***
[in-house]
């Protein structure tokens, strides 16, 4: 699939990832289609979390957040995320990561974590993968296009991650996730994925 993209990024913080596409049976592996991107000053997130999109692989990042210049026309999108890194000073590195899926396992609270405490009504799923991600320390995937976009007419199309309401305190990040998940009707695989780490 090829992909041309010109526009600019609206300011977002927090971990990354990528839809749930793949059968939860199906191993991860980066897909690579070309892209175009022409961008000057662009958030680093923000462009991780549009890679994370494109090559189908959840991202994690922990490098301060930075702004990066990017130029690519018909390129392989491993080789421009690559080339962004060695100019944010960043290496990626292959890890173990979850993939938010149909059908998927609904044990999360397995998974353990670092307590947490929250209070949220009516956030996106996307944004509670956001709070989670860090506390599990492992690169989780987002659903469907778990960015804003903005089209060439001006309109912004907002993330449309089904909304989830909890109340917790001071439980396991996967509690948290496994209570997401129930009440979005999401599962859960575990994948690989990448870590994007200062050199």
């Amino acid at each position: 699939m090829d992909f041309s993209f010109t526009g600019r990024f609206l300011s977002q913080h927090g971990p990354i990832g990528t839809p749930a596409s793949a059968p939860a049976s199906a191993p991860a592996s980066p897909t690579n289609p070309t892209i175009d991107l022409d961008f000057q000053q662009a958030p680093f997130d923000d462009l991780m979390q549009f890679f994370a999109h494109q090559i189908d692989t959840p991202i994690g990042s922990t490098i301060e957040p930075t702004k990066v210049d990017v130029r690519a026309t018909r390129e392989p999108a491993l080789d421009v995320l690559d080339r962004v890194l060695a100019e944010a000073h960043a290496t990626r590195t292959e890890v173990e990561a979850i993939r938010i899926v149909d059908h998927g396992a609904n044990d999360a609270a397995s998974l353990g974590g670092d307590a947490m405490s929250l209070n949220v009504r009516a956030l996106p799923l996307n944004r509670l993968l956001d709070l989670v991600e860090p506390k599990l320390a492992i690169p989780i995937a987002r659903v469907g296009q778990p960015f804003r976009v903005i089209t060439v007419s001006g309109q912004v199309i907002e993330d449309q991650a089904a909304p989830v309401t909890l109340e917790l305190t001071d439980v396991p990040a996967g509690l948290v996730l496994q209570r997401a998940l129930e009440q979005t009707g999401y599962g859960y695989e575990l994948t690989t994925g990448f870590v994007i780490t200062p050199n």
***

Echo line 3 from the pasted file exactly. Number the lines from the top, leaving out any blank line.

């Amino acid at each position: 699939m090829d992909f041309s993209f010109t526009g600019r990024f609206l300011s977002q913080h927090g971990p990354i990832g990528t839809p749930a596409s793949a059968p939860a049976s199906a191993p991860a592996s980066p897909t690579n289609p070309t892209i175009d991107l022409d961008f000057q000053q662009a958030p680093f997130d923000d462009l991780m979390q549009f890679f994370a999109h494109q090559i189908d692989t959840p991202i994690g990042s922990t490098i301060e957040p930075t702004k990066v210049d990017v130029r690519a026309t018909r390129e392989p999108a491993l080789d421009v995320l690559d080339r962004v890194l060695a100019e944010a000073h960043a290496t990626r590195t292959e890890v173990e990561a979850i993939r938010i899926v149909d059908h998927g396992a609904n044990d999360a609270a397995s998974l353990g974590g670092d307590a947490m405490s929250l209070n949220v009504r009516a956030l996106p799923l996307n944004r509670l993968l956001d709070l989670v991600e860090p506390k599990l320390a492992i690169p989780i995937a987002r659903v469907g296009q778990p960015f804003r976009v903005i089209t060439v007419s001006g309109q912004v199309i907002e993330d449309q991650a089904a909304p989830v309401t909890l109340e917790l305190t001071d439980v396991p990040a996967g509690l948290v996730l496994q209570r997401a998940l129930e009440q979005t009707g999401y599962g859960y695989e575990l994948t690989t994925g990448f870590v994007i780490t200062p050199n």